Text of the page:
In the News

Student researches remote learning formats during COVID

Berghoff presents findings at Midwestern Psychological Association Conference, is keynote speaker at Manchester University Student Research Symposium

Robin BerghoffRobin Berghoff, a senior majoring in exercise science and psychology at Manchester University, did research – in real time – on the effects of remote learning on student performance, study habits and engagement during the COVID-19 pandemic.

Statistical analysis conducted by Berghoff and her research partners found that an online learning format that did not require college students to meet via Zoom or other platform at a set time was the most effective. Students in this asynchronous online format reported the highest levels of attention and engagement in their classes.

Berghoff compiled data collected over the 2020 fall and 2021 spring semesters from three surveys sent to undergraduate students enrolled at Manchester University. Focus groups and other methods were also used.

Final conclusions found that student engagement and attention in class were most significantly affected by COVID-19 remote learning, while overall performance and study habits remained unaffected.

Berghoff presented her research April 23 at the Midwestern Psychological Association Conference, and she was keynote speaker at the Manchester Student Research Symposium the same day.

She wanted to determine how remote learning formats affected student performance at the northeast Indiana school and which of those was the best delivery method for students.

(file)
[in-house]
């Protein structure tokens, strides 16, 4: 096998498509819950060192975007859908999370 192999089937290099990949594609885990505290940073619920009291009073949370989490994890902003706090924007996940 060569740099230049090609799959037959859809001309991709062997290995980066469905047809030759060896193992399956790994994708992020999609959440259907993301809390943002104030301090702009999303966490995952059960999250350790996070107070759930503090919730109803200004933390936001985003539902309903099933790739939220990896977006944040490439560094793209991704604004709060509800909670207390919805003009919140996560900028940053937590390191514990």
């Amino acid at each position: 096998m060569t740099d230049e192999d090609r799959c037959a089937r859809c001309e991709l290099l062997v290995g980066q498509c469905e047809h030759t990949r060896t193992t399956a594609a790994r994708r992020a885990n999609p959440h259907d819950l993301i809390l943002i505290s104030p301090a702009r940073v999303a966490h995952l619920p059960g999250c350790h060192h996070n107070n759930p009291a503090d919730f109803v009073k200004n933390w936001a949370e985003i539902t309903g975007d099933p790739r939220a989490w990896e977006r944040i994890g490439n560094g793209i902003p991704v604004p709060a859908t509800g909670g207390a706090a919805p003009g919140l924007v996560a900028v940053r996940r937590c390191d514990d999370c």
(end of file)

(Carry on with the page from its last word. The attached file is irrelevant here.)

The data revealed that students felt disconnected from professors and classmates no matter what form of remote learning was used.

“A lack of discussions with professors and classmates as well as difficulty with professor accessibility and professor-student communication were reported by students on all three formats,” Berghoff said in a discussion board after her presentation at Manchester.

Berghoff will continue in Manchester’s Master of Athletic Training program this fall.

She hopes to continue her research to answer questions that arose. Is there a way to increase engagement and sense of connection in remote learning? Is asynchronous learning more effective because the choice leads to fewer distractions? What role does screen fatigue play? She also posed questions about how remote learning affects faculty. She would also like to examine how remote learning affects graduate programs.

For the media

To arrange an interview with Berghoff, contact Anne Gregory in media relations at

May 2021